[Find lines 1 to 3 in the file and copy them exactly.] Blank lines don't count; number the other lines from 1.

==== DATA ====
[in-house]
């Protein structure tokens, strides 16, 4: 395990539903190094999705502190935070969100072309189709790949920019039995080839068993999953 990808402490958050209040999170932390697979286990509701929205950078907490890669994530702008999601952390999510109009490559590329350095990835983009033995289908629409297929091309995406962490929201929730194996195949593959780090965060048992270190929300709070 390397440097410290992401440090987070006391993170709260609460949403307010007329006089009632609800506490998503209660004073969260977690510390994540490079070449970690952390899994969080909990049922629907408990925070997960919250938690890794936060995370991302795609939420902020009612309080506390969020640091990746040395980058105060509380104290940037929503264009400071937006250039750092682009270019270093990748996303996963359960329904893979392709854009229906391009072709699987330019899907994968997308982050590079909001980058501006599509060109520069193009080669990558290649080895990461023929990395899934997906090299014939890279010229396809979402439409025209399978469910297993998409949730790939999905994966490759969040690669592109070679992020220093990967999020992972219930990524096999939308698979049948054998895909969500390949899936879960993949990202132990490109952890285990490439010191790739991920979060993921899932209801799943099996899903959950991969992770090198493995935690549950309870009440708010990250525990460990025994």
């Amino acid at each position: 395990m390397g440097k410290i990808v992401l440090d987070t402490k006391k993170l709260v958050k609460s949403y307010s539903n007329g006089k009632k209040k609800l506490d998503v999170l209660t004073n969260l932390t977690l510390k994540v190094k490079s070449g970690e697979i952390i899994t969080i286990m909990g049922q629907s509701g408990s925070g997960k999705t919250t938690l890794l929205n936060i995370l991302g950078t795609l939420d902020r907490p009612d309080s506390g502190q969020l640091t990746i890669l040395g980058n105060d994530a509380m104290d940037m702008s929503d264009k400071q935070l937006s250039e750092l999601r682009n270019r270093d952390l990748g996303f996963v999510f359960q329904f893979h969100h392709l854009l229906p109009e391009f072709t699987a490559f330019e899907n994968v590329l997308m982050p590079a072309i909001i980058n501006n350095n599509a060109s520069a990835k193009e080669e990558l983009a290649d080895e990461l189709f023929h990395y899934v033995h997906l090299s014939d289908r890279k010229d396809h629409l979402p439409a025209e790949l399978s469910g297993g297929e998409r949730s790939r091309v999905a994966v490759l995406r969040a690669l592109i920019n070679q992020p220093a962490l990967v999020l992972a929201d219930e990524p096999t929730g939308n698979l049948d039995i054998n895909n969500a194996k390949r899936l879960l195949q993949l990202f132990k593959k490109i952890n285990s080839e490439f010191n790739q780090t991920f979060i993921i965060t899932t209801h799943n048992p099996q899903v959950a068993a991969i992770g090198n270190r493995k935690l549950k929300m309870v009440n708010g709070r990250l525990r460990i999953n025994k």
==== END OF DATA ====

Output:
[in-house]
């Protein structure tokens, strides 16, 4: 395990539903190094999705502190935070969100072309189709790949920019039995080839068993999953 990808402490958050209040999170932390697979286990509701929205950078907490890669994530702008999601952390999510109009490559590329350095990835983009033995289908629409297929091309995406962490929201929730194996195949593959780090965060048992270190929300709070 390397440097410290992401440090987070006391993170709260609460949403307010007329006089009632609800506490998503209660004073969260977690510390994540490079070449970690952390899994969080909990049922629907408990925070997960919250938690890794936060995370991302795609939420902020009612309080506390969020640091990746040395980058105060509380104290940037929503264009400071937006250039750092682009270019270093990748996303996963359960329904893979392709854009229906391009072709699987330019899907994968997308982050590079909001980058501006599509060109520069193009080669990558290649080895990461023929990395899934997906090299014939890279010229396809979402439409025209399978469910297993998409949730790939999905994966490759969040690669592109070679992020220093990967999020992972219930990524096999939308698979049948054998895909969500390949899936879960993949990202132990490109952890285990490439010191790739991920979060993921899932209801799943099996899903959950991969992770090198493995935690549950309870009440708010990250525990460990025994």
């Amino acid at each position: 395990m390397g440097k410290i990808v992401l440090d987070t402490k006391k993170l709260v958050k609460s949403y307010s539903n007329g006089k009632k209040k609800l506490d998503v999170l209660t004073n969260l932390t977690l510390k994540v190094k490079s070449g970690e697979i952390i899994t969080i286990m909990g049922q629907s509701g408990s925070g997960k999705t919250t938690l890794l929205n936060i995370l991302g950078t795609l939420d902020r907490p009612d309080s506390g502190q969020l640091t990746i890669l040395g980058n105060d994530a509380m104290d940037m702008s929503d264009k400071q935070l937006s250039e750092l999601r682009n270019r270093d952390l990748g996303f996963v999510f359960q329904f893979h969100h392709l854009l229906p109009e391009f072709t699987a490559f330019e899907n994968v590329l997308m982050p590079a072309i909001i980058n501006n350095n599509a060109s520069a990835k193009e080669e990558l983009a290649d080895e990461l189709f023929h990395y899934v033995h997906l090299s014939d289908r890279k010229d396809h629409l979402p439409a025209e790949l399978s469910g297993g297929e998409r949730s790939r091309v999905a994966v490759l995406r969040a690669l592109i920019n070679q992020p220093a962490l990967v999020l992972a929201d219930e990524p096999t929730g939308n698979l049948d039995i054998n895909n969500a194996k390949r899936l879960l195949q993949l990202f132990k593959k490109i952890n285990s080839e490439f010191n790739q780090t991920f979060i993921i965060t899932t209801h799943n048992p099996q899903v959950a068993a991969i992770g090198n270190r493995k935690l549950k929300m309870v009440n708010g709070r990250l525990r460990i999953n025994k």